Friday, April 24, 2009

Simic and Sudoku

Sometime in the mid 90s, my friend Al Hellus - God rest his soul - told me about Charles Simic. On Al's recommendation, I read Simic's Pulitzer Prize-winning (prose) poems in The World Doesn't End. I was blown away. I thought they were great. I'd never read poems that twisted logic to its own ends like that before.

Since then, I've talked to other poets who say of these poems that they "don't get them". I understand that because, the first time - at least the first time - I read the poems, I often didn't know what to make of them either. More than half of the poems are untitled. Clearly though, the poems feature recurring atmospheric elements such as life after wartime, barking dogs, poverty and an overhanging sense of a distant governing authority that may use force to obtain the cooperation of the governed. Occasionally a poem will allude somehow to art and/or literature.

More recently I read the 51 poems in Simic's book of poems (2005, Harcourt) titled my noiseless entourage. In these poems, Simic continues to twist logic according to the needs of his poems. Gone, however, are the atmospheric elements of life after wartime, barking dogs, poverty and the sense of a ruling stultifying political power. And each poem has a title.

To Simic's would-be readers who "don't get" his poems, I recommend reading my noiseless entourage before The World Doesn't End. Here is the initial poem of my noiseless entourage:

Description of a Lost Thing

by Charles Simic

It never had a name,
Nor do I remember how I found it.
I carried it in my pocket
Like a lost button
Except it wasn't a button.

Horror movies,
All-night cafeterias,
Dark barrooms
And poolhalls,
On rain-slicked streets.

It led a quiet, unremarkable existence
Like a shadow in a dream,
An angel on a pin,
And then it vanished.
The years passed with their row

Of nameless stations,
Till somebody told me this is it!
And fool that I was,
I got off on an empty platform
With no town in sight.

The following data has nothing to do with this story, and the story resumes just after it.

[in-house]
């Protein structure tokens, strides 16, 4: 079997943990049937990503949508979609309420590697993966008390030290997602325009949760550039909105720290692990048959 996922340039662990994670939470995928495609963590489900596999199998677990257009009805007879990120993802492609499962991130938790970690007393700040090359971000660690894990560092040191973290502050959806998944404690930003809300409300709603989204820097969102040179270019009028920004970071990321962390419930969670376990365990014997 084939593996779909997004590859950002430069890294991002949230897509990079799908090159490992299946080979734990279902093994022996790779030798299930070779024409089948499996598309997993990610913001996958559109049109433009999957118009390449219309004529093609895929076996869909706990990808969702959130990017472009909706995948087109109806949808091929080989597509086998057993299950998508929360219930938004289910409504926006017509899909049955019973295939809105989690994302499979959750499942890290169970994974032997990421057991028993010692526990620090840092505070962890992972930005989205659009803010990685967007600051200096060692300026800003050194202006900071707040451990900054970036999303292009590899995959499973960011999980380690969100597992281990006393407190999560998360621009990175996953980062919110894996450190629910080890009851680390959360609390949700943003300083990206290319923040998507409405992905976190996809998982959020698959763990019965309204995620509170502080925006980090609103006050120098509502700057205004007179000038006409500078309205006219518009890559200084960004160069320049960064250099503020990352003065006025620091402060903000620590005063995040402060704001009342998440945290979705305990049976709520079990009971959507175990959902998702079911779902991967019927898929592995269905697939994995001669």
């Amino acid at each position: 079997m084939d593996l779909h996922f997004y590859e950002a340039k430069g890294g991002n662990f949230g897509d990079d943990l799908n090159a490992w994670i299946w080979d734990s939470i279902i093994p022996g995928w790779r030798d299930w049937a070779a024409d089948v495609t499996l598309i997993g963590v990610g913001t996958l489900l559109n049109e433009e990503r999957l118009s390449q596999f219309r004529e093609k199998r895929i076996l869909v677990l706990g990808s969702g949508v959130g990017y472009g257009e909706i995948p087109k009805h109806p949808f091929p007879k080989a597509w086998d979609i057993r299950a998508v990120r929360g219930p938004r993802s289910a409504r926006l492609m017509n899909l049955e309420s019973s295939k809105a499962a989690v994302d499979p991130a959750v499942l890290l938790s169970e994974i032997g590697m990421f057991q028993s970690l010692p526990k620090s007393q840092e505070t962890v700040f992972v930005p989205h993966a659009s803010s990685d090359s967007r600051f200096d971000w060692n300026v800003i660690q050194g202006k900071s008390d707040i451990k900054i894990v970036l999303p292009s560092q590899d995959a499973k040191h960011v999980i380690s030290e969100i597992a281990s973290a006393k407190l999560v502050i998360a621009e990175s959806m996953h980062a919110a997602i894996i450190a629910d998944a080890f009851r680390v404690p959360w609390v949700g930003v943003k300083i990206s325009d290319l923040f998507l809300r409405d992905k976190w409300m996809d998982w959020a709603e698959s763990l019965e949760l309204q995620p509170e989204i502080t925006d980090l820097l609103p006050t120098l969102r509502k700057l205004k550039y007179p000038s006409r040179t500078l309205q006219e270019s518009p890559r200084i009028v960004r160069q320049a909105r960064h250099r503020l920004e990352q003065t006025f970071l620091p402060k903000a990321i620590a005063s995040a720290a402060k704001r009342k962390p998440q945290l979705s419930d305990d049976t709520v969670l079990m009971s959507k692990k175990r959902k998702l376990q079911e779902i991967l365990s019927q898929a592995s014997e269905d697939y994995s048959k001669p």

Now, what if, instead of going after the meaning of this poem with hammer and tongs, we use instead our powers of inference, conjecture and surmise? Our initial inference is likely to be that the lost thing is small enough to fit in his pocket. Because I've read enough poems by Simic, my conjecture at the end of the first stanza is that the poem is not going to tell me what the lost thing is. But I see at that point that three stanzas remain. As I continue reading, I keep an eye open for what else might be going on, since the lost thing is probably not going to matter much to this poem. Immediately (2nd stanza) the reader is given several places where the lost thing was taken as a matter of course, being part or parcel of the speaker. Then (3rd stanza) we learn that the lost thing did not draw attention to itself but was small and quiet. The poem ends (4th stanza) by telling how life has been for the one who lost the thing and does not mention any more the lost thing.

We can surmise a generosity on the part of the speaker of the poem. At some point, the speaker took the time to notice a seemingly insignificant thing which was then kept for some time in a pocket. Although the thing was small and quiet, the speaker remembers it and composes this poem on its behalf. We can also surmise a sense of humility on the part of the speaker. When "somebody" tells him "this is it!" he disembarks onto "an empty platform/With no town in sight." Because of this, he regards himself as foolish. But we know he isn't stupid by the way he talks about the years passing as a ride on a train. It is neither similie nor metaphor. We might call it surrealism. In Simic's poetry, there's a lot more where that came from.

If you enjoy solving Sudoku puzzles, I'm sure you've noticed that inference, conjecture and surmise are also useful for solving those puzzles. In my writing here, I haven't included any wrong inferences, conjectures or surmises I made while reading "Description of a Lost Thing". That doesn't mean I didn't make any. Part of the fun of reading Simic's poems is figuring out what's important and what isn't so important. As with Sudoku, sometimes one has to erase incorrect interpretations of Simic poems before arriving at a satisfying understanding.

1 comment:

Andrew Christ said...

Yes! I love to do sudoku.